Internet users now have more and closer friends than those offline

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    Have a computer, Internet connection, and no Facebook profile? Now you’re the weirdo outcast. In a new study done by the Pew Research Center, collections of data from thousands of participants showed that people who use social networking services are now not only likely to have larger networks than those who don’t, but also have more close friends. The authors of the study don’t cite technology as the cause of our newfound friendliness, but those inclined toward social connections are now more likely to be online and networking than not.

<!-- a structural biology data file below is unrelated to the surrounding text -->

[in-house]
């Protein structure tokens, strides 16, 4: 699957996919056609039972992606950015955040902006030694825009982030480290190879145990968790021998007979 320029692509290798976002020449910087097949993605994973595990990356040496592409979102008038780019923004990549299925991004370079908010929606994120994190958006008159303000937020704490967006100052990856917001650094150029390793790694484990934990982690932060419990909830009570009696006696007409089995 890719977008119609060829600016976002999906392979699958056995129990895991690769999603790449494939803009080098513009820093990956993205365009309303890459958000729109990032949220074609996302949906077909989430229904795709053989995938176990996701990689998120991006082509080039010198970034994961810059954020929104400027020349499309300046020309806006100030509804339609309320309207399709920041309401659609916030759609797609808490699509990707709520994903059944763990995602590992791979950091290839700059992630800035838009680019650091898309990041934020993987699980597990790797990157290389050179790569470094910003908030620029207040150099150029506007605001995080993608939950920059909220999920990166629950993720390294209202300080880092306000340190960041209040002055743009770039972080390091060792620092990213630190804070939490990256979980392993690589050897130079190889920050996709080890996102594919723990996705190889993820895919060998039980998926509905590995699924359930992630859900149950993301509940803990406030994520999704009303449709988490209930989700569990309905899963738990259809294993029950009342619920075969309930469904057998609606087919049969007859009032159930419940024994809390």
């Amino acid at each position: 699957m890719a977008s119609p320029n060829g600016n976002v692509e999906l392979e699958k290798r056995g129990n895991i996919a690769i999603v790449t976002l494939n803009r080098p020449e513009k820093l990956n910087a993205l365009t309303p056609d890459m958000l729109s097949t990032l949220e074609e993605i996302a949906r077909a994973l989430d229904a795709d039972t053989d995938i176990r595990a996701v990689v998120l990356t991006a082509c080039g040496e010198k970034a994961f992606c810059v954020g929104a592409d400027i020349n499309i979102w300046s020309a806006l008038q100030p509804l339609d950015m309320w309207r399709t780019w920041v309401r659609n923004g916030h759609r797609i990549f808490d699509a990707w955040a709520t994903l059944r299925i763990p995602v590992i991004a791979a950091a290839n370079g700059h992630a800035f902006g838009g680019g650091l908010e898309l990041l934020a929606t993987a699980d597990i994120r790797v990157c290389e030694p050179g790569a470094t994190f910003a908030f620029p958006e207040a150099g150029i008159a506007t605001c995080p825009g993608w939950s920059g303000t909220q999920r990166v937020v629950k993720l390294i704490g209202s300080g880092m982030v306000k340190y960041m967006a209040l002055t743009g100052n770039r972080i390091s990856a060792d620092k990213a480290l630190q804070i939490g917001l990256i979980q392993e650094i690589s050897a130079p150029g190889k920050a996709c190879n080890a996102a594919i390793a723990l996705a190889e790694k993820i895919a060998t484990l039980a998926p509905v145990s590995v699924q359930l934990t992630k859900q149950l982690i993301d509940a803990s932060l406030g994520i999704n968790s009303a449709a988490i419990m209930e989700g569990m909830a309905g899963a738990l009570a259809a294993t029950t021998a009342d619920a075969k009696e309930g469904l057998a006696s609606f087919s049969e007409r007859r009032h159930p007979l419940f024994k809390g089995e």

For the study, Pew surveyed 2,255 American adults in October and November of 2010, and found that of 1,787 Internet users, 975 of them, or 47 percent of the total, use a social networking service such as Facebook (92 percent), LinkedIn (18 percent), Twitter (13 percent), or MySpace (29 percent). Pew followed up with a barrage of questions to detail how people used the services, and how their use correlated with the personal choices and aspects of their social lives.

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    Internet users now have more and closer friends than those offline

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